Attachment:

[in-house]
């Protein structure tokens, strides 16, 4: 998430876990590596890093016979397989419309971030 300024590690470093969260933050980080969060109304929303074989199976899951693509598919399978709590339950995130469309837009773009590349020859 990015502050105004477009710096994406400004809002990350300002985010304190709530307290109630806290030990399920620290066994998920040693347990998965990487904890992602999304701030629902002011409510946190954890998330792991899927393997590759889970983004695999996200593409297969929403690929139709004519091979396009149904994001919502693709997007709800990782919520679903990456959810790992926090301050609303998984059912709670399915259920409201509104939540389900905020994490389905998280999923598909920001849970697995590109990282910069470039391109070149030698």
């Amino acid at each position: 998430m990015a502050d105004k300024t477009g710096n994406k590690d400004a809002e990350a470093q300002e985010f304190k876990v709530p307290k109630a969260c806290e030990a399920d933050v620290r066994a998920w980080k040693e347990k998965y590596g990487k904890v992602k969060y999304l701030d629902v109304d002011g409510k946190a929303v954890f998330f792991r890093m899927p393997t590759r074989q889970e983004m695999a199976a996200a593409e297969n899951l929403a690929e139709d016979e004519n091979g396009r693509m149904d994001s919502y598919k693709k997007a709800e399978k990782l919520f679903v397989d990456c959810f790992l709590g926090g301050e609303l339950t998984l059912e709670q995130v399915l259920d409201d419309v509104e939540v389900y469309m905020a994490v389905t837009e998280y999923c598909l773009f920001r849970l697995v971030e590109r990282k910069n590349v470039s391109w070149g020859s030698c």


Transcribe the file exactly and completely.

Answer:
[in-house]
């Protein structure tokens, strides 16, 4: 998430876990590596890093016979397989419309971030 300024590690470093969260933050980080969060109304929303074989199976899951693509598919399978709590339950995130469309837009773009590349020859 990015502050105004477009710096994406400004809002990350300002985010304190709530307290109630806290030990399920620290066994998920040693347990998965990487904890992602999304701030629902002011409510946190954890998330792991899927393997590759889970983004695999996200593409297969929403690929139709004519091979396009149904994001919502693709997007709800990782919520679903990456959810790992926090301050609303998984059912709670399915259920409201509104939540389900905020994490389905998280999923598909920001849970697995590109990282910069470039391109070149030698």
């Amino acid at each position: 998430m990015a502050d105004k300024t477009g710096n994406k590690d400004a809002e990350a470093q300002e985010f304190k876990v709530p307290k109630a969260c806290e030990a399920d933050v620290r066994a998920w980080k040693e347990k998965y590596g990487k904890v992602k969060y999304l701030d629902v109304d002011g409510k946190a929303v954890f998330f792991r890093m899927p393997t590759r074989q889970e983004m695999a199976a996200a593409e297969n899951l929403a690929e139709d016979e004519n091979g396009r693509m149904d994001s919502y598919k693709k997007a709800e399978k990782l919520f679903v397989d990456c959810f790992l709590g926090g301050e609303l339950t998984l059912e709670q995130v399915l259920d409201d419309v509104e939540v389900y469309m905020a994490v389905t837009e998280y999923c598909l773009f920001r849970l697995v971030e590109r990282k910069n590349v470039s391109w070149g020859s030698c």